By Annie McNamee, First Year Film & English
The year is 1972. The air is thick with free love, acid, and Bowie- and awkward teens discovering sex for the first time.
This is how the directors of Bristol Dramsoc’s production of 1972: The Future of Sex described the play to me when I attended a rehearsal in March. Maui and Calypso, who are studying Liberal Arts and Vet Med respectively, are both relatively new to directing. It is both of their first times co-directing, which is (unintentionally) very on brand for the play they’ve chosen, which contains themes of discovery and finding yourself.
They explained to me why they picked this play in particular: ‘[Calypso] saw it at the Fringe and I just loved it immediately. I mean it was just so much fun, but also still so relevant today. I wanted to be a part of that!’
The play follows three young couples and one individual who are exploring their identities and sexualities together, with each being in a different type of relationship. Anna and Tessa are a queer couple who are not only navigating young love, but being queer in the 1970s. Rich and Christine are both new to sex and intimacy. Penny is in love with her cool, feminist, not-like-other-guys lecturer Martin. Anton is just trying to come to terms with his identity. There is a rich scope of stories being told, aided by an equally rich and engaged cast.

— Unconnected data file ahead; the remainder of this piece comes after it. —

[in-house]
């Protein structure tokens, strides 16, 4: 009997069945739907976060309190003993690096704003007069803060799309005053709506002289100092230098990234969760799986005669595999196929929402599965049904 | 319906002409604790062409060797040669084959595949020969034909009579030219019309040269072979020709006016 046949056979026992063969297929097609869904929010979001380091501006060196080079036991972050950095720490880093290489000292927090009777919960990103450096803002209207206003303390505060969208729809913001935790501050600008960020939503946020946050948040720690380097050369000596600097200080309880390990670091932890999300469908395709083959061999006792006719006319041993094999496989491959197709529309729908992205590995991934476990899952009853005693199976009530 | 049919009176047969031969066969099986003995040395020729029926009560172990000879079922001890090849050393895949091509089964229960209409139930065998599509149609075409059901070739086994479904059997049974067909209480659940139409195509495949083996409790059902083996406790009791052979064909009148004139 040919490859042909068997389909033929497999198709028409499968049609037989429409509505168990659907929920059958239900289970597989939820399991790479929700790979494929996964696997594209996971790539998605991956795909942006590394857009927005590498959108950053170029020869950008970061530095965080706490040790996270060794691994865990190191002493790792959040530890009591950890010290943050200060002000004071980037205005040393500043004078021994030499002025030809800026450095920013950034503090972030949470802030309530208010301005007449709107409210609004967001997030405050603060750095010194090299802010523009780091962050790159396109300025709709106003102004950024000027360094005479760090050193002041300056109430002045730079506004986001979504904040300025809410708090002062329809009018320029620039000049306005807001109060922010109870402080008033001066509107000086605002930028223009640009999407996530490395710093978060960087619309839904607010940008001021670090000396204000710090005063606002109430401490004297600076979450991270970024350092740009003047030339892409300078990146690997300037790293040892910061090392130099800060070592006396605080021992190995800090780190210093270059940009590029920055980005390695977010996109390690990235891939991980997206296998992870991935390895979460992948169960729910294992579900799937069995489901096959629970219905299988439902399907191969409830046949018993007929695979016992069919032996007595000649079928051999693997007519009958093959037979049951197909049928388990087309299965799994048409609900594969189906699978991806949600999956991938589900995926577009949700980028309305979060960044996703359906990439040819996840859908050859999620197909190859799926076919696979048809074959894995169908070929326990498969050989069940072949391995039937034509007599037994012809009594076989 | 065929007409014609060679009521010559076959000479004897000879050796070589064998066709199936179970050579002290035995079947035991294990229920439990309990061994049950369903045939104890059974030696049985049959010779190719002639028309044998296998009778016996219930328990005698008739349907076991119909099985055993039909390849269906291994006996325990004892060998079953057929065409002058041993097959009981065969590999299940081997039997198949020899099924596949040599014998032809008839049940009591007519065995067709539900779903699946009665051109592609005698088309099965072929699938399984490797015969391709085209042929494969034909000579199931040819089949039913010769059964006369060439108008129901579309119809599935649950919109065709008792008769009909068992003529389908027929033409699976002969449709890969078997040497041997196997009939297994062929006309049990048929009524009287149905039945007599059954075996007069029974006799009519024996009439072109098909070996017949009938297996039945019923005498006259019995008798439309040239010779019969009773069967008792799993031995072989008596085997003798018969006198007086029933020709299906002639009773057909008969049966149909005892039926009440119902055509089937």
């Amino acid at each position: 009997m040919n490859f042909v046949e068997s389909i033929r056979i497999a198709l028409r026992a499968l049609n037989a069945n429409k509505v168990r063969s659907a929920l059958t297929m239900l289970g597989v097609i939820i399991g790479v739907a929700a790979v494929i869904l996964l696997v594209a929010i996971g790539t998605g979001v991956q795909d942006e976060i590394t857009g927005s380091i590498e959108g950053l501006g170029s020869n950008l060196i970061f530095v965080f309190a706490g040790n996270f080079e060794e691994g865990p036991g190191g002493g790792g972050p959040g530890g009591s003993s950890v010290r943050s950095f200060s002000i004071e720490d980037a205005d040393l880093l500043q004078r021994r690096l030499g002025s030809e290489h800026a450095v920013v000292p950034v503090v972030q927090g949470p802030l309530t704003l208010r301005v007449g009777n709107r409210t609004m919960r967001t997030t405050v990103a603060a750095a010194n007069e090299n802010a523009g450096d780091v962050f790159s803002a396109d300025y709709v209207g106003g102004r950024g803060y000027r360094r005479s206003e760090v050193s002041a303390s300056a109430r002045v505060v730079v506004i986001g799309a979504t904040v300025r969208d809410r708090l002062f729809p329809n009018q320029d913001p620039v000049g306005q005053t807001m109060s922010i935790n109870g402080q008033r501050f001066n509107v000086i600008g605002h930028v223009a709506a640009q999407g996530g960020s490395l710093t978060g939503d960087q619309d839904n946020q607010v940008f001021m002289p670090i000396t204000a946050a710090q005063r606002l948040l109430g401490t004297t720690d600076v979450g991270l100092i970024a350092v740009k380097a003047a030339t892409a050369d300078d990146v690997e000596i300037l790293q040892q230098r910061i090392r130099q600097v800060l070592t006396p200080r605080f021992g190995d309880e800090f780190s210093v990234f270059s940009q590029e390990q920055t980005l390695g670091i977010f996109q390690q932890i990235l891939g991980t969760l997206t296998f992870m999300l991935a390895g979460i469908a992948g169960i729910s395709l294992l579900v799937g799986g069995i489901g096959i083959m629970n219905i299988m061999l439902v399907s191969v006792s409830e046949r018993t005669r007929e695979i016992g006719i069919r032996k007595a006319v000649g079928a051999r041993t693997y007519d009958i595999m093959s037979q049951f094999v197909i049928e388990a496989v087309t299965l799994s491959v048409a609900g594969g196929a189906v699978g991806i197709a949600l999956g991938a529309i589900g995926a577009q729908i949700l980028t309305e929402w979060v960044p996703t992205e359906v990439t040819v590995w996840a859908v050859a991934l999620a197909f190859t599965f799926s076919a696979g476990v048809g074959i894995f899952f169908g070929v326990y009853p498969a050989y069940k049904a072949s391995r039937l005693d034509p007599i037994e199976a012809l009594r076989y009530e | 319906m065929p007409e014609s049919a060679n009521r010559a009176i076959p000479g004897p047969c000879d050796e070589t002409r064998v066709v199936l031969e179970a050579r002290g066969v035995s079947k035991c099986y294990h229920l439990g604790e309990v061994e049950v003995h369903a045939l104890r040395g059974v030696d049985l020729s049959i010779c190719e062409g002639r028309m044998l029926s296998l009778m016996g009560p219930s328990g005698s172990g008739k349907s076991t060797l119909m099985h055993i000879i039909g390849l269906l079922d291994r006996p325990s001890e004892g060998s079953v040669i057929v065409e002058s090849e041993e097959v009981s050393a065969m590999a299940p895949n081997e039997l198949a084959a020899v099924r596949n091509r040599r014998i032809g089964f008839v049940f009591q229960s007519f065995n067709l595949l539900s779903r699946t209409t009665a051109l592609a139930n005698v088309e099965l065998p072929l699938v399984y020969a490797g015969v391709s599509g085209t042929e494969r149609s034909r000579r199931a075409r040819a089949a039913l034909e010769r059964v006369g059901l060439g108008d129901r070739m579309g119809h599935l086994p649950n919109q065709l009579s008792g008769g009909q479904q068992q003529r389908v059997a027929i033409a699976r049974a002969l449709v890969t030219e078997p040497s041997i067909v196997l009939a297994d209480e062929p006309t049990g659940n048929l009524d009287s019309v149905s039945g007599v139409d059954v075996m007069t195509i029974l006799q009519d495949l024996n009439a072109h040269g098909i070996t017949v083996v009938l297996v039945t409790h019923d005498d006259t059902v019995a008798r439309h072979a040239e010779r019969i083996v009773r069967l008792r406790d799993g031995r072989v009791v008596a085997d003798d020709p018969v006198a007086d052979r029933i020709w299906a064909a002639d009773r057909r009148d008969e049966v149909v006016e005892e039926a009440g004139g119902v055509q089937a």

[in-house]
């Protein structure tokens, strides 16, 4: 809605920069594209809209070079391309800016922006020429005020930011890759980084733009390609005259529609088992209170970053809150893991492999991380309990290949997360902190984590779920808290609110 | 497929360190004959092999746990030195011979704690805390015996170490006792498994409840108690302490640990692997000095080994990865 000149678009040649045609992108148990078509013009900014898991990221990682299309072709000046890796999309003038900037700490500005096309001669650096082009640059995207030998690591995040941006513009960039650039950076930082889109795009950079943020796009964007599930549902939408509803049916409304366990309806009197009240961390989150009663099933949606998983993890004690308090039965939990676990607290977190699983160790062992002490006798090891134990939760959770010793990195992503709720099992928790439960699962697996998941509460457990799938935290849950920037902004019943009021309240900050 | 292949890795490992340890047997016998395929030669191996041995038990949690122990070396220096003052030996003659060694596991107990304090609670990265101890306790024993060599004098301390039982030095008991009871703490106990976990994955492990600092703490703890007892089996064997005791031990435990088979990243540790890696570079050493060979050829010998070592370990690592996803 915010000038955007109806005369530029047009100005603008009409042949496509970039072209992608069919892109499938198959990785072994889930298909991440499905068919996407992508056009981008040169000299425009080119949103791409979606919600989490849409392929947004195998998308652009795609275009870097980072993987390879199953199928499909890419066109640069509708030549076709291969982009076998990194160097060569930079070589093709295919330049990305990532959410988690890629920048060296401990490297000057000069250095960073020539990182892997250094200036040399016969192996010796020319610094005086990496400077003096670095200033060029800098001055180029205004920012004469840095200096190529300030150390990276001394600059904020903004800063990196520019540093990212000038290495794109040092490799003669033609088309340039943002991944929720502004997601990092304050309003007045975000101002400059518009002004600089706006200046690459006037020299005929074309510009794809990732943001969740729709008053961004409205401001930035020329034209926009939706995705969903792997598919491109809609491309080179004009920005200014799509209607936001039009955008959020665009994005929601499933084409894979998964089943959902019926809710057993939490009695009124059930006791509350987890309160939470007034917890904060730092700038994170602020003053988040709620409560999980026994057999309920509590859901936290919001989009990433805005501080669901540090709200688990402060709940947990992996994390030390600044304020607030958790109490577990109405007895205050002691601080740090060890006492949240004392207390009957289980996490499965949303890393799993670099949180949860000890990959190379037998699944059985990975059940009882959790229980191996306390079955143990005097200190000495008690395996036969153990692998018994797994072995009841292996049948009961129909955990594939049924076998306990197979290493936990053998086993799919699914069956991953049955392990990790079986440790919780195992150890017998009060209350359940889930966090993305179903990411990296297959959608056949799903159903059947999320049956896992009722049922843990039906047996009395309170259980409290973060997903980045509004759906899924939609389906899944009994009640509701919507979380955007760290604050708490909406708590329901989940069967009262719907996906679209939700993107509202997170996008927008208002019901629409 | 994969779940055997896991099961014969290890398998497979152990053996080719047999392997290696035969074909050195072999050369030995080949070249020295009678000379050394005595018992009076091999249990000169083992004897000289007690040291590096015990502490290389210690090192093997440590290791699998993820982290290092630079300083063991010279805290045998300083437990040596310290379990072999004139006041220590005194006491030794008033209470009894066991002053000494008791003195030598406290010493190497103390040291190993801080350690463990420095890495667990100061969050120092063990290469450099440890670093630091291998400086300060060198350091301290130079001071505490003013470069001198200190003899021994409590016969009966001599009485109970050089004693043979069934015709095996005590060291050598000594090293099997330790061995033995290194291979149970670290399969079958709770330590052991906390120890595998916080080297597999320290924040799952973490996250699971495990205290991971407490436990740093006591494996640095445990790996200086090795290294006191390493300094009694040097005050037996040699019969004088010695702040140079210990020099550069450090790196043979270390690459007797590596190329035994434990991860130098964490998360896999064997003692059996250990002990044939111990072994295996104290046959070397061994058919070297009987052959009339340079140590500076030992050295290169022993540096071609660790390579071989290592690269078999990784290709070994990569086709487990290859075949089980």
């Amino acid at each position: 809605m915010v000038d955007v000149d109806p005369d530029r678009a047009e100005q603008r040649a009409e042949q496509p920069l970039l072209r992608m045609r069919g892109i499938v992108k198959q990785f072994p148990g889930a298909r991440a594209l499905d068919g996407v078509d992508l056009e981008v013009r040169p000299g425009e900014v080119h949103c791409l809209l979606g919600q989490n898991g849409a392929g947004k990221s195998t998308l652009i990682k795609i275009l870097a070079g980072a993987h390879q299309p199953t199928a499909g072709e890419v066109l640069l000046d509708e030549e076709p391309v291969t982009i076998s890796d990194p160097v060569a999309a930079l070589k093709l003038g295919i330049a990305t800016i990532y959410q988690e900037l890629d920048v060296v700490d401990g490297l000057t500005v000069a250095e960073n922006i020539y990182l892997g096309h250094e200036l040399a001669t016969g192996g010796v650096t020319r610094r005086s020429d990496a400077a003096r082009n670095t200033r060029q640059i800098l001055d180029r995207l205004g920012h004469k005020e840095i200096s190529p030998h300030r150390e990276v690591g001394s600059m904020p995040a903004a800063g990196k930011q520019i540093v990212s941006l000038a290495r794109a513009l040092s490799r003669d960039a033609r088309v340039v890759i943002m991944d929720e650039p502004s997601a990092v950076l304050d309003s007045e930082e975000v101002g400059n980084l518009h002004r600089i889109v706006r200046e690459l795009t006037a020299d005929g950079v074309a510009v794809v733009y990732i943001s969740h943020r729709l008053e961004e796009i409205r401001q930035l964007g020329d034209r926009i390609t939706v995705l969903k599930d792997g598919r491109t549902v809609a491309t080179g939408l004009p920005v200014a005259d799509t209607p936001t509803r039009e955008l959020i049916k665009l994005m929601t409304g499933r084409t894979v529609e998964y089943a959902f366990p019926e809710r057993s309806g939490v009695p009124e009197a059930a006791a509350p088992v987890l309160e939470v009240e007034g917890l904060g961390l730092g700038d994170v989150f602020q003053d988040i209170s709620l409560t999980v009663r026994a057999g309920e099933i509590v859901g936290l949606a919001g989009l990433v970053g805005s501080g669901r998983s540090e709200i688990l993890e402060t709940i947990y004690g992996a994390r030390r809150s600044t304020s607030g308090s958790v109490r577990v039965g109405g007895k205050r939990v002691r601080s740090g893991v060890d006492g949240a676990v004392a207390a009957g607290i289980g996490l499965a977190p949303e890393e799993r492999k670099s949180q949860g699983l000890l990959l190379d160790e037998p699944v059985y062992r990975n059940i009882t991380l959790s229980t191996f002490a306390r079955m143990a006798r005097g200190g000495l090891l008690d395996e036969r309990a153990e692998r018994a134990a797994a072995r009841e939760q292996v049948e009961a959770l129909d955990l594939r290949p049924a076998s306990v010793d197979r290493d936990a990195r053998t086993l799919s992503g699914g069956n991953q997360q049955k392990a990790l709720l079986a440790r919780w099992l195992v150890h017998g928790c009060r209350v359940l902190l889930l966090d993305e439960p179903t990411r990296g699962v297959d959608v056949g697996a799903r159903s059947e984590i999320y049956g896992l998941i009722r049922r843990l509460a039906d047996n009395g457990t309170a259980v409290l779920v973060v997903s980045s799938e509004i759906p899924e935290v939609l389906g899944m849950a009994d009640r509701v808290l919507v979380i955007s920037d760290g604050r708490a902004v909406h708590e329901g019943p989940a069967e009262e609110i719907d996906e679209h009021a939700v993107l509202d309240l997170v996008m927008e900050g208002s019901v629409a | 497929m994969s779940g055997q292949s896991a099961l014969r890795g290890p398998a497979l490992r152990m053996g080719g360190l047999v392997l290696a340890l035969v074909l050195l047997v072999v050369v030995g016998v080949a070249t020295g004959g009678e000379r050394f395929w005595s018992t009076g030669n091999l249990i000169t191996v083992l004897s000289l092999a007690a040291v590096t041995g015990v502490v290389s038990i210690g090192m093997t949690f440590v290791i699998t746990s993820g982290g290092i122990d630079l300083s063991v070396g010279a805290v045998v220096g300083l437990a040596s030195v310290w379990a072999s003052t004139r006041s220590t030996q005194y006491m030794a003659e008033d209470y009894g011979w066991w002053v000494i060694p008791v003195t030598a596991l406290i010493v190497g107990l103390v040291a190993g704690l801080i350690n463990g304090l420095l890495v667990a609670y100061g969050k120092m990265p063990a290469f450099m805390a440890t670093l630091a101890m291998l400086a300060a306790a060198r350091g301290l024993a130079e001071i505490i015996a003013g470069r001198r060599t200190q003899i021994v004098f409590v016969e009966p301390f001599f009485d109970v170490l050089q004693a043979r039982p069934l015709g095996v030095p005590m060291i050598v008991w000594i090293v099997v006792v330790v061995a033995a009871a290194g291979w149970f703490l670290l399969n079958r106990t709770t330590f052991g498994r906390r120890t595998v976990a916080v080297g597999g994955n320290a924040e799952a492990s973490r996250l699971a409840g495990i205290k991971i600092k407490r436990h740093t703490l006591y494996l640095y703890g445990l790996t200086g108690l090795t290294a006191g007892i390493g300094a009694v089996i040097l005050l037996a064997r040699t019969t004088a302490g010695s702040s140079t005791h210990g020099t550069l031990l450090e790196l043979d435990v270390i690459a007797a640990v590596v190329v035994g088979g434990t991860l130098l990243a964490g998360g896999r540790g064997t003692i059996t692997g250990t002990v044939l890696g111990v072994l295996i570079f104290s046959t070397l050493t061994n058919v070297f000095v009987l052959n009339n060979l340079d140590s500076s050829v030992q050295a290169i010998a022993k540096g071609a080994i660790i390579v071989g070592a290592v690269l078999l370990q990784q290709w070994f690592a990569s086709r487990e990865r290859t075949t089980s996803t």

Watching a rehearsal, I was able to see first-hand just how collaborative the production process had been. Every actor was able to speak to me in detail about what their character brought to the play, and why they loved them. Oshi, who plays Anton, had a particular connection to their character, ‘I love being Anton. The character is such an interesting look into how we present to the world, versus how others see us,’ adding, ‘and I love wearing lippy!’
When originally produced by Bristol based Theatre Company The Wardrobe Ensemble in 2015, there were only 7 cast members, each playing multiple characters. Maui and Calypso have seen this cast double in size, ‘We wanted to give the opportunity to as many people as possible, and just get loads of people involved.’ This is the mission statement which echoes throughout the rehearsal room and onto the stage: inclusivity and fun is at the heart of the production for everyone involved.
From disco dancing scenes on stage, to the brownies I was offered as I walked in, it was clear that the play was about letting loose and enjoying yourself. ‘The 70s were a time of liberation,’ Maui explains, ‘Gay pride, the contraceptive pill. It was a decade defined by progress.’ These concerns are of course, for better or worse, still hugely relevant. Those fights aren't over, making the play a delightful blend of vintage sunglasses and contemporary struggles, easily juggling the harder conversations with humour and boogying.
For anyone with an interest in 70s culture, ABBA, or exciting new theatre, this is certainly a must-see.
1972: The Future of Sex is being performed at the Tobacco Factory from the 25-27th of April, and you can buy tickets by clicking here.
Featured Image: Courtesy of Annie McNamee
Have you got your tickets for Dramsoc's new production 1972: The Future of Sex?